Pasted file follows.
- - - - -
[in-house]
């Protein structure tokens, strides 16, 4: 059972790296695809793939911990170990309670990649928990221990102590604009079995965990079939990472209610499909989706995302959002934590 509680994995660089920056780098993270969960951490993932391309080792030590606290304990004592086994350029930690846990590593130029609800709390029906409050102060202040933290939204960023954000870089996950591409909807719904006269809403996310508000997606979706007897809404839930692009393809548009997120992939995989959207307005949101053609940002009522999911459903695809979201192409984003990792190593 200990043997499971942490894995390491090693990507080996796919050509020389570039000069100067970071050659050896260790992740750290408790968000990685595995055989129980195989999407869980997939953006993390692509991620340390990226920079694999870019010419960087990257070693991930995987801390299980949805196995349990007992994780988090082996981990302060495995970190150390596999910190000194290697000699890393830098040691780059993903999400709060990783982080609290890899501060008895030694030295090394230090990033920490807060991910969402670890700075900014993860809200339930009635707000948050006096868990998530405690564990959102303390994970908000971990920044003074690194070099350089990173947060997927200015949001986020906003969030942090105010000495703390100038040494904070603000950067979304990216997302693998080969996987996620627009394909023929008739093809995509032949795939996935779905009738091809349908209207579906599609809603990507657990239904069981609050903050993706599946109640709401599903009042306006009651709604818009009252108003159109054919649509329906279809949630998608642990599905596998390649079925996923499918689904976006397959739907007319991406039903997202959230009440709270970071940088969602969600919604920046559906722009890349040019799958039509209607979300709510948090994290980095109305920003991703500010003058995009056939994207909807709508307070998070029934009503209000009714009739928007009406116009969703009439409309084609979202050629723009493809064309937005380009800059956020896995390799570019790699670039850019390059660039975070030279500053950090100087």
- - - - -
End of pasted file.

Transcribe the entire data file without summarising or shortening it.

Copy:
[in-house]
């Protein structure tokens, strides 16, 4: 059972790296695809793939911990170990309670990649928990221990102590604009079995965990079939990472209610499909989706995302959002934590 509680994995660089920056780098993270969960951490993932391309080792030590606290304990004592086994350029930690846990590593130029609800709390029906409050102060202040933290939204960023954000870089996950591409909807719904006269809403996310508000997606979706007897809404839930692009393809548009997120992939995989959207307005949101053609940002009522999911459903695809979201192409984003990792190593 200990043997499971942490894995390491090693990507080996796919050509020389570039000069100067970071050659050896260790992740750290408790968000990685595995055989129980195989999407869980997939953006993390692509991620340390990226920079694999870019010419960087990257070693991930995987801390299980949805196995349990007992994780988090082996981990302060495995970190150390596999910190000194290697000699890393830098040691780059993903999400709060990783982080609290890899501060008895030694030295090394230090990033920490807060991910969402670890700075900014993860809200339930009635707000948050006096868990998530405690564990959102303390994970908000971990920044003074690194070099350089990173947060997927200015949001986020906003969030942090105010000495703390100038040494904070603000950067979304990216997302693998080969996987996620627009394909023929008739093809995509032949795939996935779905009738091809349908209207579906599609809603990507657990239904069981609050903050993706599946109640709401599903009042306006009651709604818009009252108003159109054919649509329906279809949630998608642990599905596998390649079925996923499918689904976006397959739907007319991406039903997202959230009440709270970071940088969602969600919604920046559906722009890349040019799958039509209607979300709510948090994290980095109305920003991703500010003058995009056939994207909807709508307070998070029934009503209000009714009739928007009406116009969703009439409309084609979202050629723009493809064309937005380009800059956020896995390799570019790699670039850019390059660039975070030279500053950090100087």